4. Content Article
    The CQC strategy is built on four themes that together determine the changes they want to make. Running through each theme is CQC's ambition to improve people’s care by looking at how well health and care systems are working and how they’re acting to reduce inequalities. It is not enough to look at how one service operates in isolation. It is how services work together that has a real impact on people’s experiences and outcomes. The four themes in our draft strategy are: People and communities: CQC want their regulations to be driven by people’s experiences and what they expect and need from health and care services. They'll focus on what matters to the public, and to local communities, when they access, use, and move between services. Smarter regulation: CQC want their assessments to be more flexible and dynamic. They'll be updating ratings more often, so everybody has an up-to-date view of quality. Being smarter with data means our visits will be more targeted, with a sharper focus on what they need to look at. Safety through learning: CQC want all services to have stronger safety cultures. They’ll expect learning and improvement to be the primary response to all safety concerns in all types of service. When safety doesn’t improve, and services don’t learn lessons, CQC will take action to protect people. Accelerating improvement: CQC want to do more to make improvement happen. They’ll target the priority areas that need support the most. They want to see improvement within individual services, and in the way they work together as a system to make sure people get the care they need. You can read the full strategy in the link below where you will find an online form to respond. Responses by 5.00pm on Thursday 4 March 2021.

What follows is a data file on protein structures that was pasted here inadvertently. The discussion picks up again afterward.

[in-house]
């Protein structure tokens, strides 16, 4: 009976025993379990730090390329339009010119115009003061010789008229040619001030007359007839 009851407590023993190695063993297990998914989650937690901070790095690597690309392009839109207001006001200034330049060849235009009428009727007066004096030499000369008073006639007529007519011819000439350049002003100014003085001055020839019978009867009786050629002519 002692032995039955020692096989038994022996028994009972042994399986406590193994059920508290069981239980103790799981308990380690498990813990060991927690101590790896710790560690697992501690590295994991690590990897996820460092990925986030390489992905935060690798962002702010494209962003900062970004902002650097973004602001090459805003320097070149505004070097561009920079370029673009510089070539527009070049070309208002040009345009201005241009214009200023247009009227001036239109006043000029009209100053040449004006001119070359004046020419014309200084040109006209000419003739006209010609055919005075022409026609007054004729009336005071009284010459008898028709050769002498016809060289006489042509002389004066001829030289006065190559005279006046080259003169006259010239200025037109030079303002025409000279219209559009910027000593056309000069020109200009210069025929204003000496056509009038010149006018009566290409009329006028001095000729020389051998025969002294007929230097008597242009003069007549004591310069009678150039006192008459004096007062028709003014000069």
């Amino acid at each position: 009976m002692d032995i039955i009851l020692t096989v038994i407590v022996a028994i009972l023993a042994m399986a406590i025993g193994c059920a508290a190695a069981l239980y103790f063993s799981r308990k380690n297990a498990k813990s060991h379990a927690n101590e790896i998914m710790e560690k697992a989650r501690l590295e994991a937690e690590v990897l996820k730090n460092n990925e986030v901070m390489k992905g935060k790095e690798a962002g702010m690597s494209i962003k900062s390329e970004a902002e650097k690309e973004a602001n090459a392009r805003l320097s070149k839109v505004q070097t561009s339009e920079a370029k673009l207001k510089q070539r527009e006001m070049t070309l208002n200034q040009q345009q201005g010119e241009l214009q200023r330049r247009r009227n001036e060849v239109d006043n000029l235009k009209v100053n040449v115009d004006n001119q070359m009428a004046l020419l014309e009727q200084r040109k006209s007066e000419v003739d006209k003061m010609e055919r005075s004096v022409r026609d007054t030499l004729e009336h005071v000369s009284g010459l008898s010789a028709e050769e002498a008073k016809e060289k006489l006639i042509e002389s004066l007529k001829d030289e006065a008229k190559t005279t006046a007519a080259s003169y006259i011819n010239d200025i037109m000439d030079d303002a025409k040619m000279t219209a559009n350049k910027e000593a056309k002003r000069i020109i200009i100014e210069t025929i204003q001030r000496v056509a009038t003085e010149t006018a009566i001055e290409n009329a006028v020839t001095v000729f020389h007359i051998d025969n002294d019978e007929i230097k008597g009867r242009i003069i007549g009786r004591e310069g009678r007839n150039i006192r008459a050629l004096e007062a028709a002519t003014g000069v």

5. Content Article